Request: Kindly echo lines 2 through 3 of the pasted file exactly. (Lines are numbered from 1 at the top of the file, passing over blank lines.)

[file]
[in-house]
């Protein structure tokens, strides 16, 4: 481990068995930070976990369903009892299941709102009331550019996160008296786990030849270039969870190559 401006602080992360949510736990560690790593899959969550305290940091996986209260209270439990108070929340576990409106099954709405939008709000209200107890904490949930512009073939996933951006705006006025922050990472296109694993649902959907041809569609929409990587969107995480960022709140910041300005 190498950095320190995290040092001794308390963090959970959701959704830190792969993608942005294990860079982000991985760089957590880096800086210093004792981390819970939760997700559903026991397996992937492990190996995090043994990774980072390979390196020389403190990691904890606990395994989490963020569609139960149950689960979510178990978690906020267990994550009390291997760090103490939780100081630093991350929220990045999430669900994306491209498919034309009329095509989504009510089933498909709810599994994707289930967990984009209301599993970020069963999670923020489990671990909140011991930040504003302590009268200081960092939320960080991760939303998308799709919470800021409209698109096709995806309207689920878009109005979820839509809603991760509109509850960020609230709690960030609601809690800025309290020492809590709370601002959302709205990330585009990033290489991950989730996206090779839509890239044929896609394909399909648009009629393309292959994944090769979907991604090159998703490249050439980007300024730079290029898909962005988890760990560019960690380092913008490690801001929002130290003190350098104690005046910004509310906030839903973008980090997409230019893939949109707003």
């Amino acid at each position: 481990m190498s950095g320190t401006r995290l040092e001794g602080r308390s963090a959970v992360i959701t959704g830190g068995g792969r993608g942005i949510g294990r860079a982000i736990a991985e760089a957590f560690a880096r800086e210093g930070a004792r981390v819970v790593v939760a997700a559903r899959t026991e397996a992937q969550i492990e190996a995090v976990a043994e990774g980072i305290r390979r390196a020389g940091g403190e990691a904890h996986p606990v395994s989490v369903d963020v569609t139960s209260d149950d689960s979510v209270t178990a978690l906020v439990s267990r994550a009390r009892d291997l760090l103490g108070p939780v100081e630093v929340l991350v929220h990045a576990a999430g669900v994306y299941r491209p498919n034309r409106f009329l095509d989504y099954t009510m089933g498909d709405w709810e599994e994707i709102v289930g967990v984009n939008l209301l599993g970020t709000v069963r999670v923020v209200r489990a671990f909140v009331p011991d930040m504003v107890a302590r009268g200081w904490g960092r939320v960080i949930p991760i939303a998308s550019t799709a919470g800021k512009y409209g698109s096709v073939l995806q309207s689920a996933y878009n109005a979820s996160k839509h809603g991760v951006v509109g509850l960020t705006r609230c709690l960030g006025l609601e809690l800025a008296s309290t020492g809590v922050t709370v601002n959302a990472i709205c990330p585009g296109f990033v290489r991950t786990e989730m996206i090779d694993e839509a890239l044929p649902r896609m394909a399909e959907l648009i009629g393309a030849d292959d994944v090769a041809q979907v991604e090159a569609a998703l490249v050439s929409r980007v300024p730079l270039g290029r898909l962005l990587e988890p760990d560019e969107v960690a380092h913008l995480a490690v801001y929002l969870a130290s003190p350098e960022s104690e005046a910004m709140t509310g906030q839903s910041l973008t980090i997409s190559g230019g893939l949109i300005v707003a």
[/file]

């Protein structure tokens, strides 16, 4: 481990068995930070976990369903009892299941709102009331550019996160008296786990030849270039969870190559 401006602080992360949510736990560690790593899959969550305290940091996986209260209270439990108070929340576990409106099954709405939008709000209200107890904490949930512009073939996933951006705006006025922050990472296109694993649902959907041809569609929409990587969107995480960022709140910041300005 190498950095320190995290040092001794308390963090959970959701959704830190792969993608942005294990860079982000991985760089957590880096800086210093004792981390819970939760997700559903026991397996992937492990190996995090043994990774980072390979390196020389403190990691904890606990395994989490963020569609139960149950689960979510178990978690906020267990994550009390291997760090103490939780100081630093991350929220990045999430669900994306491209498919034309009329095509989504009510089933498909709810599994994707289930967990984009209301599993970020069963999670923020489990671990909140011991930040504003302590009268200081960092939320960080991760939303998308799709919470800021409209698109096709995806309207689920878009109005979820839509809603991760509109509850960020609230709690960030609601809690800025309290020492809590709370601002959302709205990330585009990033290489991950989730996206090779839509890239044929896609394909399909648009009629393309292959994944090769979907991604090159998703490249050439980007300024730079290029898909962005988890760990560019960690380092913008490690801001929002130290003190350098104690005046910004509310906030839903973008980090997409230019893939949109707003």
């Amino acid at each position: 481990m190498s950095g320190t401006r995290l040092e001794g602080r308390s963090a959970v992360i959701t959704g830190g068995g792969r993608g942005i949510g294990r860079a982000i736990a991985e760089a957590f560690a880096r800086e210093g930070a004792r981390v819970v790593v939760a997700a559903r899959t026991e397996a992937q969550i492990e190996a995090v976990a043994e990774g980072i305290r390979r390196a020389g940091g403190e990691a904890h996986p606990v395994s989490v369903d963020v569609t139960s209260d149950d689960s979510v209270t178990a978690l906020v439990s267990r994550a009390r009892d291997l760090l103490g108070p939780v100081e630093v929340l991350v929220h990045a576990a999430g669900v994306y299941r491209p498919n034309r409106f009329l095509d989504y099954t009510m089933g498909d709405w709810e599994e994707i709102v289930g967990v984009n939008l209301l599993g970020t709000v069963r999670v923020v209200r489990a671990f909140v009331p011991d930040m504003v107890a302590r009268g200081w904490g960092r939320v960080i949930p991760i939303a998308s550019t799709a919470g800021k512009y409209g698109s096709v073939l995806q309207s689920a996933y878009n109005a979820s996160k839509h809603g991760v951006v509109g509850l960020t705006r609230c709690l960030g006025l609601e809690l800025a008296s309290t020492g809590v922050t709370v601002n959302a990472i709205c990330p585009g296109f990033v290489r991950t786990e989730m996206i090779d694993e839509a890239l044929p649902r896609m394909a399909e959907l648009i009629g393309a030849d292959d994944v090769a041809q979907v991604e090159a569609a998703l490249v050439s929409r980007v300024p730079l270039g290029r898909l962005l990587e988890p760990d560019e969107v960690a380092h913008l995480a490690v801001y929002l969870a130290s003190p350098e960022s104690e005046a910004m709140t509310g906030q839903s910041l973008t980090i997409s190559g230019g893939l949109i300005v707003a």